Computer-Related Occupation Exemptions to Overtime Pay

The general presumption under California law is that everyone you employ is entitled to overtime for hours worked in excess of 8 in one day and in excess of 40 in one week. Eight categories of workers may be EXEMPT from this requirement under the Fair Labor Standards Act (FLSA) and the Industrial Welfare Commission (IWC) orders. One of the interesting recent areas of overtime law is the Computer-Related Occupation Exemption. This exemption exists because Department of Labor realized that there were a number of highly skilled, highly paid, functionally independent computer workers whose hours might vary wildly depending on the project. It is especially important in California, because of the high density of computer related occupations – and California has special rules governing it.

Computer-Related Occupation Exemption

In California this exemption derives from California Labor Code Section 515.5 and is often referred to as S.B. 88.

An employee may be classified as exempt under this definition if:

  1. The employee is primarily engaged in work that is intellectual or creative and that requires the exercise of discretion and independent judgment;
  2. Is primarily engaged in one or more of the following:
    1. The application of systems analysis techniques and procedures, including consulting with users, to determine hardware, software, or system functional specifications.
    2. The design, development, documentation, analysis, creation, testing, or modification of computer systems or programs, including prototypes, based on related to user or system design specifications.
    3. The documentation, testing, creation, or modification of computer programs related to the design of software or hardware for computer operating systems;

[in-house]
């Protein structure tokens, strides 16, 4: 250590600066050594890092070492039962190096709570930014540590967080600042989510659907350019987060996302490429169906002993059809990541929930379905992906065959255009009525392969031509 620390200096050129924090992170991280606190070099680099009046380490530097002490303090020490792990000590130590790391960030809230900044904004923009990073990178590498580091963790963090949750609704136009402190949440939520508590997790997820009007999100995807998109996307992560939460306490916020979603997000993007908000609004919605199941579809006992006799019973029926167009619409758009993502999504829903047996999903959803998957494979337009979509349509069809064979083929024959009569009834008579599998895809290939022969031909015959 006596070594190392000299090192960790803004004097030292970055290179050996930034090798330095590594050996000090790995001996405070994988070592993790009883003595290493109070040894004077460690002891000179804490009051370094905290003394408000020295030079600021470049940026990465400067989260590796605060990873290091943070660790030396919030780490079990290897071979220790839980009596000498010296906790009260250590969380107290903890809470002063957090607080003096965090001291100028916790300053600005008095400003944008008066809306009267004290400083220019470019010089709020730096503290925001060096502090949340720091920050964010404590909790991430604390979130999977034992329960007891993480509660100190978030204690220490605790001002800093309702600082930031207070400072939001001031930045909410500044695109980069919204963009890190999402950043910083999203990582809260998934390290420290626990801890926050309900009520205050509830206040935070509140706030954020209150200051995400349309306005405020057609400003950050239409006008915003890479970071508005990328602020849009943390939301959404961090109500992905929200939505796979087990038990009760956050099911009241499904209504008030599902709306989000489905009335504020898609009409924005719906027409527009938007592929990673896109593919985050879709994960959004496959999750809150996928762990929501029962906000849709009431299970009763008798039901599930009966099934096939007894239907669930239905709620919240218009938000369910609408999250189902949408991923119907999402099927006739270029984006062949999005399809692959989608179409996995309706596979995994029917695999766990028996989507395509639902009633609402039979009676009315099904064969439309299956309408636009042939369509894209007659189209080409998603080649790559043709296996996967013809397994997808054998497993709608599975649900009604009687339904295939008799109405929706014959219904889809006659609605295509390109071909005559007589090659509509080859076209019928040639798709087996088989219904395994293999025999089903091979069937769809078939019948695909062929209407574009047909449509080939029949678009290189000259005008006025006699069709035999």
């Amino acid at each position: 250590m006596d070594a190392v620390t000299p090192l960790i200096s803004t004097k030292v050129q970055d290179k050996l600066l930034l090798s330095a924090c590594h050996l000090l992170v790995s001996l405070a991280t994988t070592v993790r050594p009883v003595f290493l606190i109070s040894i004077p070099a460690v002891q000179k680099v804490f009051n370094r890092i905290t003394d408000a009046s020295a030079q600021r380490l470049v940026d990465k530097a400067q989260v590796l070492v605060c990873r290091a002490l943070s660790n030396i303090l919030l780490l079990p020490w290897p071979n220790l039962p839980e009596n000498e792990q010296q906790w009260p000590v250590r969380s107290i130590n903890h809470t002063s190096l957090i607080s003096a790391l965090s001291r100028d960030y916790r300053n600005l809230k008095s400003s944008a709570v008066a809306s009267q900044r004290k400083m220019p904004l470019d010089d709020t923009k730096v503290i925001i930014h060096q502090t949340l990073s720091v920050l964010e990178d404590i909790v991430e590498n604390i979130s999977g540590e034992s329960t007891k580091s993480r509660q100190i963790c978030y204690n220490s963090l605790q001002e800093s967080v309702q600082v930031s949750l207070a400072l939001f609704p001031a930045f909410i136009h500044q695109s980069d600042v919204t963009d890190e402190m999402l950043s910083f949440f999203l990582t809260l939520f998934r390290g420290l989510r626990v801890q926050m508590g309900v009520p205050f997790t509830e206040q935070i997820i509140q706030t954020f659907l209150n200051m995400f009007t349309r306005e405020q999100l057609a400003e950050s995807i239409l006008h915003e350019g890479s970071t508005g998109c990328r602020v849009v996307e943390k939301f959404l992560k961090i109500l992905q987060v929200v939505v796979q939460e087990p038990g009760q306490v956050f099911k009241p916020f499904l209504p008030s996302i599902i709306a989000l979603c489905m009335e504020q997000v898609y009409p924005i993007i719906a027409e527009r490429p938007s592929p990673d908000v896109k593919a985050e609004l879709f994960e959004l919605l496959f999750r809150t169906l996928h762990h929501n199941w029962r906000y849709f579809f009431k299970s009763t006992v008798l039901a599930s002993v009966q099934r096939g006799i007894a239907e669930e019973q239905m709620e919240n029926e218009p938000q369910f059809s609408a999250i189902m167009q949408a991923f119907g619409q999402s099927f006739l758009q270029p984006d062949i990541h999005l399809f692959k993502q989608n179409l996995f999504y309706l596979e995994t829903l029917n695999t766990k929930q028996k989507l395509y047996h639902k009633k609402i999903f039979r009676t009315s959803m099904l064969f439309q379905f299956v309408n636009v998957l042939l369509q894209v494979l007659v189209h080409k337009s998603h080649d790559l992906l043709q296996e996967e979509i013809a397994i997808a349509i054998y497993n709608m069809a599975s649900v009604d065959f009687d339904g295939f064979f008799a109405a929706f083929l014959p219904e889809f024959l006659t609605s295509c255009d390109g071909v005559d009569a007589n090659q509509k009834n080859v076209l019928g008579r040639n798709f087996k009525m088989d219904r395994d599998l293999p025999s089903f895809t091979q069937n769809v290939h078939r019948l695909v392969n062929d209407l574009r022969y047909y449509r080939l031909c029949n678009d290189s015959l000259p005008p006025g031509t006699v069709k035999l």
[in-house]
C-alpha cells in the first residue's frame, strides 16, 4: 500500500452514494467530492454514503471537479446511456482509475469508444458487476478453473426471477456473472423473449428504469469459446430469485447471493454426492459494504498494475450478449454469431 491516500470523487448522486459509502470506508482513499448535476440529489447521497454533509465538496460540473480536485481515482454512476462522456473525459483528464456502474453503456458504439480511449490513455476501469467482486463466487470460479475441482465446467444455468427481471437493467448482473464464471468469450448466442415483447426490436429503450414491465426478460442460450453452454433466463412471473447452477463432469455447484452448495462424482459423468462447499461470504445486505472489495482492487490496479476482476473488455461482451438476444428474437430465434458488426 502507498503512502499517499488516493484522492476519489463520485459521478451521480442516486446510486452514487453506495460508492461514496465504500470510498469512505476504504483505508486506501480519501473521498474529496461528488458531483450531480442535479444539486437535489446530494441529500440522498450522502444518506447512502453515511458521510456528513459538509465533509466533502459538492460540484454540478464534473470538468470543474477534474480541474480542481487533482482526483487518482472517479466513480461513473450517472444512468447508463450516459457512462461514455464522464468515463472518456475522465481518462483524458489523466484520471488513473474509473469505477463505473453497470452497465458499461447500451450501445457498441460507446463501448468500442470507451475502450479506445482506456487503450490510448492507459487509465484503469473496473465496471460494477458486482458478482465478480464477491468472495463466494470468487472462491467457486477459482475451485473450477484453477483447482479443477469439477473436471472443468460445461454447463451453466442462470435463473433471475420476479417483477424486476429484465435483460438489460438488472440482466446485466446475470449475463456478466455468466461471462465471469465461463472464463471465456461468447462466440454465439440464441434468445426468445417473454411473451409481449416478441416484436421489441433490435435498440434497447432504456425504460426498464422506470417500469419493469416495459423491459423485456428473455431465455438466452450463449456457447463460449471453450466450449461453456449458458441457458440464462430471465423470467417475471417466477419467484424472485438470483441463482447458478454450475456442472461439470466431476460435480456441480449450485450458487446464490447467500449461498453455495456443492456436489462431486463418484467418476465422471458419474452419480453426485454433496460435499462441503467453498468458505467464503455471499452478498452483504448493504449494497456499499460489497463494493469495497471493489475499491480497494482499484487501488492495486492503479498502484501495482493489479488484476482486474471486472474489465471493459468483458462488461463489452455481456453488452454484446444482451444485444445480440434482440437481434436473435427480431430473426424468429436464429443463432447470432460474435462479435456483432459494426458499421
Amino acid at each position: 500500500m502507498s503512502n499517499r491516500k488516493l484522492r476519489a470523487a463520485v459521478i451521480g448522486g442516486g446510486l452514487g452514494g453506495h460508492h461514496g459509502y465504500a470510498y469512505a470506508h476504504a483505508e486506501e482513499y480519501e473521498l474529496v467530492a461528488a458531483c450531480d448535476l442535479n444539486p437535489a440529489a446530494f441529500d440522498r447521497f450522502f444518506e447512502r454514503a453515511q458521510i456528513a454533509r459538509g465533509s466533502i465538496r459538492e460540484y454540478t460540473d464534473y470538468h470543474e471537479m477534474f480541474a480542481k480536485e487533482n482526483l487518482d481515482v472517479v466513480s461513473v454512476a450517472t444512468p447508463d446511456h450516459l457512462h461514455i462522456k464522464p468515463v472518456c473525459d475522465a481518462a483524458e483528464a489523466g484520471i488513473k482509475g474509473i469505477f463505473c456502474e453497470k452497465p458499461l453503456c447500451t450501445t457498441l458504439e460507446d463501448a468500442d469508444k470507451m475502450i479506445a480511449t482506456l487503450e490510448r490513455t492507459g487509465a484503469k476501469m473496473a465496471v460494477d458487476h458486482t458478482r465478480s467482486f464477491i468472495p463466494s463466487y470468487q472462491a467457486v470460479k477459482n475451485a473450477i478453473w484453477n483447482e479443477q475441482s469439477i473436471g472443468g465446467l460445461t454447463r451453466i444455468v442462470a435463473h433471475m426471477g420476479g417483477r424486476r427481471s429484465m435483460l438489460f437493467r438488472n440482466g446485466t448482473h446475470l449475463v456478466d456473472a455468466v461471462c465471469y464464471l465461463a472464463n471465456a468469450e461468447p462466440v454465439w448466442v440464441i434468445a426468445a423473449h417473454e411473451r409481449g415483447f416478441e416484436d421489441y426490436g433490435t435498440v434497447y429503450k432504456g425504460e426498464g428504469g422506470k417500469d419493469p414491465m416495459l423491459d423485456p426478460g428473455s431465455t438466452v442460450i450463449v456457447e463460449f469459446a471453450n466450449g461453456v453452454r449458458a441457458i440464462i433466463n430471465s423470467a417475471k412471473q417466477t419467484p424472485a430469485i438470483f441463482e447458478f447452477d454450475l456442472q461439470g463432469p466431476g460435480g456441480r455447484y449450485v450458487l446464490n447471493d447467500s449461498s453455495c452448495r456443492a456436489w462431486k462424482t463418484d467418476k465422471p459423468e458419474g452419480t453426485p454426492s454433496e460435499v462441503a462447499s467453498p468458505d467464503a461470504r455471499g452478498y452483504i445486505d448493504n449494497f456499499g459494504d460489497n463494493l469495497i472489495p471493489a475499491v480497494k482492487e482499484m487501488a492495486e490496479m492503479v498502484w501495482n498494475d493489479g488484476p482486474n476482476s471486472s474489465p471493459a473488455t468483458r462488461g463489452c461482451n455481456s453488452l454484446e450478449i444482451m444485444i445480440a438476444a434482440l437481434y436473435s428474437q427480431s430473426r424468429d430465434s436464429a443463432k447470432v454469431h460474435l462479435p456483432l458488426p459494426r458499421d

3. Is highly skilled and is proficient in the theoretical and practical application of highly specialized information to computer systems analysis, programming, or software engineering;
  4. Has an hourly rate of pay of not less than $39.90, or annual salary of not less than $83,133. This rate is updated annually. The current rate can be accessed online at

The exemption does not apply if:

  1. The employee is a trainee or in an entry level position learning to become proficient in the theoretical and practical application of highly specialized information to computer systems analysis, programming, and software engineering.
  2. The employee has not attained a sufficient level of skill necessary to work independently and without close supervision.
  3. The employee is engaged in the operation of computer or in the manufacture, repair or maintenance of computer hardware and related equipment.
  4. The employee is an engineer, drafter, machinist, or other professional whose work is highly dependent upon and skilled in computer-aided design software, but who is not in a computer systems analysis or programming occupation.
  5. The employee is a writer engaged in writing material intended to be read by customers, subscribers, or visitors to computer related media.

In simpler terms, an employee who qualifies for this exemption is someone who is highly paid, works largely in the creation, documentation, or testing of computer systems, and is skilled enough to operate with a large degree of independence. This exemption does NOT apply merely because an employee uses a computer to design other things, or uses computer programs for other purposes. If you have any questions about whether or not this exemption or any other overtime exemption is appropriate for your employees, please contact me.

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